While Monday's blizzard brought most of the area to a crawl, there were a few adventurous souls willing to brave the winter weather.
We caught up with a few of them:
Rick Thomas sat in his wheelchair eating a ham sandwhich in the parking lot of the Foxy Drive-in. The drive in was closed, but they still made the disabled Desert Storm Veteran a sandwich.
“I didn’t think too much of what they’re calling a blizzard today,” Thomas said. “Storms like this were common on the Colorado plains where I grew up.”
He expressed his happiness for the farmers while he ate his sandwich.
“I don’t know if it’ll break the drought, but it’ll be real advantageous.”
He said when he first went outside, he tried using his walker, but it was too slippery so he used his wheelchair to make the five-block trip to the drive-in.
He said wanted to get out of the house and enjoy being outside even if it was cold and snowy.
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The towering snowman at the corner of Redwood and Beta streets was no simple task to build. It took 10 adults two hours to finalize the nearly 8-foot tall snowman.
“We didn’t have anything better to do,” said Danny Sanchez, the property owner.
They started out building an average-sized, snowman but when the middle section was added to the bottom-section it broke and fell off. That’s when the construction crew’s approach changed. They got shovels out and started packing the snow. They wanted to make a huge snowman.
Other than kids throwing snowballs, at them, these adults had no help from their children. They used a green chile for the nose, limes for eyes, rocks for teeth, and pinecones for shirt buttons.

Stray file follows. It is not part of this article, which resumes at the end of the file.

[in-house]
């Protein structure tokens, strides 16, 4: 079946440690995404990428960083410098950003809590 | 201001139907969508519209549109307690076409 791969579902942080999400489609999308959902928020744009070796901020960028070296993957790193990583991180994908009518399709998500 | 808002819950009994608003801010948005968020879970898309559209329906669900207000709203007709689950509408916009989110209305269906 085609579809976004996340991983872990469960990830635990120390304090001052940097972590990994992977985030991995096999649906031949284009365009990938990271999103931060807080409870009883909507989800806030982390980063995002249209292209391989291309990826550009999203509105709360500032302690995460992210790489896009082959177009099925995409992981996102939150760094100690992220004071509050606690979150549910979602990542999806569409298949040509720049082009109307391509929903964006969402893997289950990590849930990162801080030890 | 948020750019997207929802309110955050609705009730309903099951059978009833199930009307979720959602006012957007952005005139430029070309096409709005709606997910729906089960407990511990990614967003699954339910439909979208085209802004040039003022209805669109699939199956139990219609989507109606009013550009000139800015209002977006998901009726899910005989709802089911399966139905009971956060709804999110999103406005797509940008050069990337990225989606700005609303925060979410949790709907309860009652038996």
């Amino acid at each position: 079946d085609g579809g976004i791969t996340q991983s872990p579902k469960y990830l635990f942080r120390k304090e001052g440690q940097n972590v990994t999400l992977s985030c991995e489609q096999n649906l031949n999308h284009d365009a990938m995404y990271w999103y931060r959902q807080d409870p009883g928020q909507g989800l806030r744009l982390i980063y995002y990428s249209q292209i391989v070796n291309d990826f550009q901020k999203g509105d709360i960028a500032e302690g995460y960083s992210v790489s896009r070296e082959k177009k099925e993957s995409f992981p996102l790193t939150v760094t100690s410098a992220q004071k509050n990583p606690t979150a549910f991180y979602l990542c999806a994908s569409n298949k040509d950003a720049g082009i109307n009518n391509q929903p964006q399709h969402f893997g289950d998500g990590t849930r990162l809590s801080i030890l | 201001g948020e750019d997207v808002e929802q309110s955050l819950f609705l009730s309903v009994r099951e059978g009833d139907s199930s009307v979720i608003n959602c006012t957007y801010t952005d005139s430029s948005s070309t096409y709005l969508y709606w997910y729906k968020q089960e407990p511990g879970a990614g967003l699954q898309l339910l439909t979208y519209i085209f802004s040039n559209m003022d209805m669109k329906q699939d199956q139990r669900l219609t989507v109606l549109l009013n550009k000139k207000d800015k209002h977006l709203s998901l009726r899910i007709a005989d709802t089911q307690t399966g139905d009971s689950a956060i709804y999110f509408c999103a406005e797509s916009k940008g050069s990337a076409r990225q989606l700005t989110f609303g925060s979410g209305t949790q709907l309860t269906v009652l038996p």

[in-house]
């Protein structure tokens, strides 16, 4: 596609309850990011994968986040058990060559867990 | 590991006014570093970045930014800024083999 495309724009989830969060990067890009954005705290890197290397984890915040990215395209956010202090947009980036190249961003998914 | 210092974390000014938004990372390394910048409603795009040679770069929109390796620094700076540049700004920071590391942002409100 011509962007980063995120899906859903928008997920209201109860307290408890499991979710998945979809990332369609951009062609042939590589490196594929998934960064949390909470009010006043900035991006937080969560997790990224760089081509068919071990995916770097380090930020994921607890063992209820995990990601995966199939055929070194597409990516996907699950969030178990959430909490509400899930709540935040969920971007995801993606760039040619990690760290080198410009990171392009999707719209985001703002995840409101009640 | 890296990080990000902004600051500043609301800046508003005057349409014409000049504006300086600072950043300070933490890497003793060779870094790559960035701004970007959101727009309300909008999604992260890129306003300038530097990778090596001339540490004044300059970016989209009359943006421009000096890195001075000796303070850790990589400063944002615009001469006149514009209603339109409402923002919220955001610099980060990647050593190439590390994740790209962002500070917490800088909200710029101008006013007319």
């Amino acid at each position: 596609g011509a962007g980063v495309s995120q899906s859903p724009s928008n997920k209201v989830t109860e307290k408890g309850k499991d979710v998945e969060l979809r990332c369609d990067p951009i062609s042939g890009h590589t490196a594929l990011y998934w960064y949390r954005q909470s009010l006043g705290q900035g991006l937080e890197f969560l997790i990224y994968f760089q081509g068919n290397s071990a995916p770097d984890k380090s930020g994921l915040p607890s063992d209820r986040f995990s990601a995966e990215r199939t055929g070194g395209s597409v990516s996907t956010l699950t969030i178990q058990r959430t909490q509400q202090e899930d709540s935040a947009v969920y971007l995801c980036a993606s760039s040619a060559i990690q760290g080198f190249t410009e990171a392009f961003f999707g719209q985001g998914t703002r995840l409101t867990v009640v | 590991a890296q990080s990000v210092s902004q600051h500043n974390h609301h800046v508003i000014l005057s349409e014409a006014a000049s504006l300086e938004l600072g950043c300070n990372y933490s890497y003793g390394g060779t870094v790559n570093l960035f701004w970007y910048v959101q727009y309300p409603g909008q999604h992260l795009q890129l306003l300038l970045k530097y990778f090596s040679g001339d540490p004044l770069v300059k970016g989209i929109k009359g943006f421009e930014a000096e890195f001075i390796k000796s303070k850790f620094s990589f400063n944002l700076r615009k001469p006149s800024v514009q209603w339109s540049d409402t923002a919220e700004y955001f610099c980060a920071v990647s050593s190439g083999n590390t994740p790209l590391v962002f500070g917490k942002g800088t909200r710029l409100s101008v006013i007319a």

Those involved in the project were Danny and Lorena Sanchez, Isaac Garcia, Josh and Rosario Regalado, Marta Quiroz, Juan and Elicia Garcia and Josh and Dalia Garcia.
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The Baize kids made the most of their snow day.
They spent nearly the whole day outside having snowball fights, wrestling and building snowmen. In the late afternoon, the kids were still roughhousing in the snow with high energy.
“No. We aren’t cold,” 7-year Alyssa Baize said before running back into the yard to throw snowballs at her 10 year-old brother Matthew. Alyssa chased him down and tackled her brother, dropping him into the snow.
Veronica Baize, 14, was excited to sleep in and not practice for drill squad at Marshall Middle School. She went outside in her shorts and tank-top, but after nearly half an hour she opted for jeans and a winter parka.
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Robby Ruiz, a 35-year-old with special needs, woke up and told his aunt Dejon Ruiz they needed to build an Abraham Lincoln snowman; Lincoln is Robby's hero.
“In the past when it’s snowed there hasn’t been enough.” Dejon said.
It took them about an hour to build the Abraham Lincoln sculpture. Dejon helped him roll the snowballs, but Robby did most the work.
The snow wasn’t all fun and games for the Ruiz family. Dejon Ruiz said she couldn’t go out her front door Monday morning because a snow drift had jammed her door, so she went out her garage door and shoveled for half an hour until she could open her front door. She would shovel snow two more times that day.